In "Delegation Alert" (February) a clinical situation is used to demonstrate the professional nurse's responsibility when the provision of nursing care is shared with unlicensed assistive personnel (UAP). While I appreciated the acknowledgment, in the section labeled Essentials of effective delegation, that it's important to know state and institutional policies, this cannot be overemphasized.
For instance, in New York State, it is unprofessional conduct to delegate a nursing task that requires the skills of an RN or LPN to an unlicensed person. A UAP can be assigned only such health-related tasks as vital signs, venipuncture, and assistance with ambulation or EKGs. Delegation of a nursing task can only be between licensed nurses-RNs and LPNs-depending upon the level of knowledge or skill required.
Nurses must understand that the performance of any task, nursing or health related, depends upon the patient's need for care, the competency level of nurses and other caregivers, standards of nursing care, and the laws and regulations of a particular state. There is no magical solution inherent in delegation or assignment, regardless of state differences. It's essential for professional nurses to understand how to deliver safe, quality nursing care to all patients in accordance with the legal scope of nursing practice, thus preventing harm and supporting both recovery from illness and maintenance of health.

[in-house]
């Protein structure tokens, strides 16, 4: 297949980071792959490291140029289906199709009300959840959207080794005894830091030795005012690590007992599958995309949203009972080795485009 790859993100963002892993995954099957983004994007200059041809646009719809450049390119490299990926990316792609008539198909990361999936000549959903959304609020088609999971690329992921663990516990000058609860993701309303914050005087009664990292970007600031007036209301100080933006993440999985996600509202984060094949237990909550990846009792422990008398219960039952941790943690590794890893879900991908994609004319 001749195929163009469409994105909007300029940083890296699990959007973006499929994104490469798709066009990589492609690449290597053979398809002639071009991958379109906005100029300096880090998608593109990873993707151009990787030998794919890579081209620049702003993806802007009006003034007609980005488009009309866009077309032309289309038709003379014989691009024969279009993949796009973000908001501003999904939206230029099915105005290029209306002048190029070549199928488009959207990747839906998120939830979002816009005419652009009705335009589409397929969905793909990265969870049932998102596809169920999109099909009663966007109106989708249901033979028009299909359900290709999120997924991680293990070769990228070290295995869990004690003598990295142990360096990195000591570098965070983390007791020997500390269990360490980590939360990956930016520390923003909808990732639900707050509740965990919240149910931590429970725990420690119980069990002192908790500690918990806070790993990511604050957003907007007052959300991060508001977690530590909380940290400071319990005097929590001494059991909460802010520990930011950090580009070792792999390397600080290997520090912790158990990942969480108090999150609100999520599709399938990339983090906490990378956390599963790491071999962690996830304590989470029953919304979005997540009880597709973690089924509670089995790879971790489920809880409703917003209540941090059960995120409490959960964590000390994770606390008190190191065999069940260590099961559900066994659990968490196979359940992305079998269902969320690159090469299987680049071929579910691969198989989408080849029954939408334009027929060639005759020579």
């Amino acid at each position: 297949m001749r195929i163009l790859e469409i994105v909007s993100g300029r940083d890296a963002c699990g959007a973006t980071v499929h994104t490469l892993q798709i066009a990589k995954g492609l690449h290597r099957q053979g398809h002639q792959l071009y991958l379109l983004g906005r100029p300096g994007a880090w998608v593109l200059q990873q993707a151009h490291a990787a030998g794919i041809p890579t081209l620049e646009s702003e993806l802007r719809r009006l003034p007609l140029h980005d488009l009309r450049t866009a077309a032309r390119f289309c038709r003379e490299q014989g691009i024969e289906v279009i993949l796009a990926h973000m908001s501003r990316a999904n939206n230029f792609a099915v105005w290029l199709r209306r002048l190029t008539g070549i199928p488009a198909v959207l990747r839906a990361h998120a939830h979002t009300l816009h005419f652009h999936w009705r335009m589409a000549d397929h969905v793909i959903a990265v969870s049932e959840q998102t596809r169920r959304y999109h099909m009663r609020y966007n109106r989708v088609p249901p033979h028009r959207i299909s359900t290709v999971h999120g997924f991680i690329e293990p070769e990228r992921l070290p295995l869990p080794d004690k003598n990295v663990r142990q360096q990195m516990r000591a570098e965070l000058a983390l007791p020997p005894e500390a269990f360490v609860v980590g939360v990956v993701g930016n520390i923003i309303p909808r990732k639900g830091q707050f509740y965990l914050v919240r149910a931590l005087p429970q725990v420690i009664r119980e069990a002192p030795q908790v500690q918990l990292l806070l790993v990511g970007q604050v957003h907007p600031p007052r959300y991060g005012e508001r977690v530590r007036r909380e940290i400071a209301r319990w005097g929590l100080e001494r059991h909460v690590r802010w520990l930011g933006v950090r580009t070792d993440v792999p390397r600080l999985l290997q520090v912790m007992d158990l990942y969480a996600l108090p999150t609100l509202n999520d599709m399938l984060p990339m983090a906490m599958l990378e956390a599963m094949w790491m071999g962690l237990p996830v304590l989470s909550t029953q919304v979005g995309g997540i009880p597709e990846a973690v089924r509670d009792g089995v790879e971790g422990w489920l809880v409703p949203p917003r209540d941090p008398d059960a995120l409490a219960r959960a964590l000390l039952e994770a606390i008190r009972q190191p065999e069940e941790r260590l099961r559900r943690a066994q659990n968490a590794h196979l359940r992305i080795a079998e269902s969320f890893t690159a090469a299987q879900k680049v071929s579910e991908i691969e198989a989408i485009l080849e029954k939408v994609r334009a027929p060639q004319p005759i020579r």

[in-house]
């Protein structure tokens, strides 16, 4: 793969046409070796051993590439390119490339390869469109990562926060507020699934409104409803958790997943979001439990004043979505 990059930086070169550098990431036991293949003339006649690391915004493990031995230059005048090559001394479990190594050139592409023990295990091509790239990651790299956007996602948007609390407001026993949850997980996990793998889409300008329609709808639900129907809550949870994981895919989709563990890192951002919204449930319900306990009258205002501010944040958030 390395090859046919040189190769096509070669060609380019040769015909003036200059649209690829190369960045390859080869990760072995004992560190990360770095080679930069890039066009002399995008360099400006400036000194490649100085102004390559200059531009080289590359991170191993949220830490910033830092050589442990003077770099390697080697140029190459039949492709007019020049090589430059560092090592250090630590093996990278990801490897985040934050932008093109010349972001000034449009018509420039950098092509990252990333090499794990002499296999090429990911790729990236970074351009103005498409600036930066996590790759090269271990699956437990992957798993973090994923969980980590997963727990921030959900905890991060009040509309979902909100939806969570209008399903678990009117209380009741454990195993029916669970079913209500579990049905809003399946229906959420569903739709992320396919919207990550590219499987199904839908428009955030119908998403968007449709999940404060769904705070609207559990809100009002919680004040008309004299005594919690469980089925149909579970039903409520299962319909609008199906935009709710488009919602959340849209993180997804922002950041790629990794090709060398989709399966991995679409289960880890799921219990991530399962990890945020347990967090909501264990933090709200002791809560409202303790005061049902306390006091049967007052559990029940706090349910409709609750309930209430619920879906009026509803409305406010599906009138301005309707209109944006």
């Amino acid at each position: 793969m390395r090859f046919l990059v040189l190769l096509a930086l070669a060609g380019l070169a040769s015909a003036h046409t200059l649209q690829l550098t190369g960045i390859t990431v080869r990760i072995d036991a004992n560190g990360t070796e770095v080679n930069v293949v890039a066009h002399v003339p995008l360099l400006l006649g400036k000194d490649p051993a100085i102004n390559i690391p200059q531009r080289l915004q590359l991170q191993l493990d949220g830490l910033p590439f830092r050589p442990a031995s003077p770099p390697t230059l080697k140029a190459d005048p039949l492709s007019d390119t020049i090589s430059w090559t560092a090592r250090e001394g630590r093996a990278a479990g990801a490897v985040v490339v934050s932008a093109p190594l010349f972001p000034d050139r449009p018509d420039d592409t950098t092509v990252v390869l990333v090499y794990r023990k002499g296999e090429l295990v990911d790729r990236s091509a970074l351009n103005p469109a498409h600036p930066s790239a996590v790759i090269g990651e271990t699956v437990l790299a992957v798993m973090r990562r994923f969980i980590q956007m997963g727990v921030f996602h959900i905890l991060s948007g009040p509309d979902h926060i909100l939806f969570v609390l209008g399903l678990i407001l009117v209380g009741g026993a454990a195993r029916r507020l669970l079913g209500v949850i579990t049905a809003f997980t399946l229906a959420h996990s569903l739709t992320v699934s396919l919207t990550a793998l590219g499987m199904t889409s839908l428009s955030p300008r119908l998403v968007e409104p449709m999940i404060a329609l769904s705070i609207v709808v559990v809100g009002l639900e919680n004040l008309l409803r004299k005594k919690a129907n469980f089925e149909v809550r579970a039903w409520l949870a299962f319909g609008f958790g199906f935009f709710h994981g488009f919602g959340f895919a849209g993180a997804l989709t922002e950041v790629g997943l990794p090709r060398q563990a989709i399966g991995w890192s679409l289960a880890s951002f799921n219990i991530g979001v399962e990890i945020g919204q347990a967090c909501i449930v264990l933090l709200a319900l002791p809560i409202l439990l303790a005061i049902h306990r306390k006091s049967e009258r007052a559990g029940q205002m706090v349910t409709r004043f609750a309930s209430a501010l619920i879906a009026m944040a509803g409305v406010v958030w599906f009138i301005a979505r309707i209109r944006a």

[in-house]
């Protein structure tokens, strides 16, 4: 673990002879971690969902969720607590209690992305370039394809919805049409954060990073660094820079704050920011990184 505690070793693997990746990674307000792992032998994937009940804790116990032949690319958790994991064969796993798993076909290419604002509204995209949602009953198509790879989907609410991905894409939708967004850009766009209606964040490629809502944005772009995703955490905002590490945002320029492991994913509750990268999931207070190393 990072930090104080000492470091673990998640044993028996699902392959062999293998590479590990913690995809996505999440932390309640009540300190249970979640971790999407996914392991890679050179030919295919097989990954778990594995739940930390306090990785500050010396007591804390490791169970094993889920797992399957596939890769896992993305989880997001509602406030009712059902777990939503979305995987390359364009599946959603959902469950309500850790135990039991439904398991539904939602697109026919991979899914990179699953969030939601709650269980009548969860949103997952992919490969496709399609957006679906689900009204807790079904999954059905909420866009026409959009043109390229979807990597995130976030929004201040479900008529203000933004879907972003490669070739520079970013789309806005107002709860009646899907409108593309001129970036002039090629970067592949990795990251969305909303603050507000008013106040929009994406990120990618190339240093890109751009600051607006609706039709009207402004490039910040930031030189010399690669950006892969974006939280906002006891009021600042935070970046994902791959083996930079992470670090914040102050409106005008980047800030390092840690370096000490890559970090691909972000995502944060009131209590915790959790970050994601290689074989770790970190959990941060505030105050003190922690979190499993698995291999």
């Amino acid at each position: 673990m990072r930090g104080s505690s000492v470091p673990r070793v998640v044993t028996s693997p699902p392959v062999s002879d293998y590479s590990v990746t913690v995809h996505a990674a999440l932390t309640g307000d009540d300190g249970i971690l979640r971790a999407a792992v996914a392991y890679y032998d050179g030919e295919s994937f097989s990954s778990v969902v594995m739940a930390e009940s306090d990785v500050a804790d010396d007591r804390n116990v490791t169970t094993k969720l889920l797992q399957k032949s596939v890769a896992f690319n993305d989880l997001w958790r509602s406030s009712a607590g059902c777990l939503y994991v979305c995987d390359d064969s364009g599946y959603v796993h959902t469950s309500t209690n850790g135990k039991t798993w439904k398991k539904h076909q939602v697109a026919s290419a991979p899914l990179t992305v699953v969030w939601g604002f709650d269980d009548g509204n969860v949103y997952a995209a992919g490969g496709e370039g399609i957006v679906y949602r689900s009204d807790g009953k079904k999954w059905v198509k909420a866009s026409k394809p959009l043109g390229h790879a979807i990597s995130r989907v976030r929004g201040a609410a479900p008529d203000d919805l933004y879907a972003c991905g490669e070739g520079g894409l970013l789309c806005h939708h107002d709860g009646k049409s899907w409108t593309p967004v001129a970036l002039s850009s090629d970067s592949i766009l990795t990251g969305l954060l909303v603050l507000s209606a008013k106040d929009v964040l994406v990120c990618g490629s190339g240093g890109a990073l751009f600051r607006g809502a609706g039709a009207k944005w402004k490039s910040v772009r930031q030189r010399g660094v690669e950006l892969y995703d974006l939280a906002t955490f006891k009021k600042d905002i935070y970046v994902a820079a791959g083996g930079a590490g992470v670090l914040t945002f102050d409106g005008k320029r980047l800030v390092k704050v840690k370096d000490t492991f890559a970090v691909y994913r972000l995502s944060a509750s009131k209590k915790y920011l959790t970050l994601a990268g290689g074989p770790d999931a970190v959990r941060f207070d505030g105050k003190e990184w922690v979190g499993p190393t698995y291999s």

Karen A. Ballard, MA, RN, Director
Nursing Practice & Services Program New York State Nurses Association Latham, NY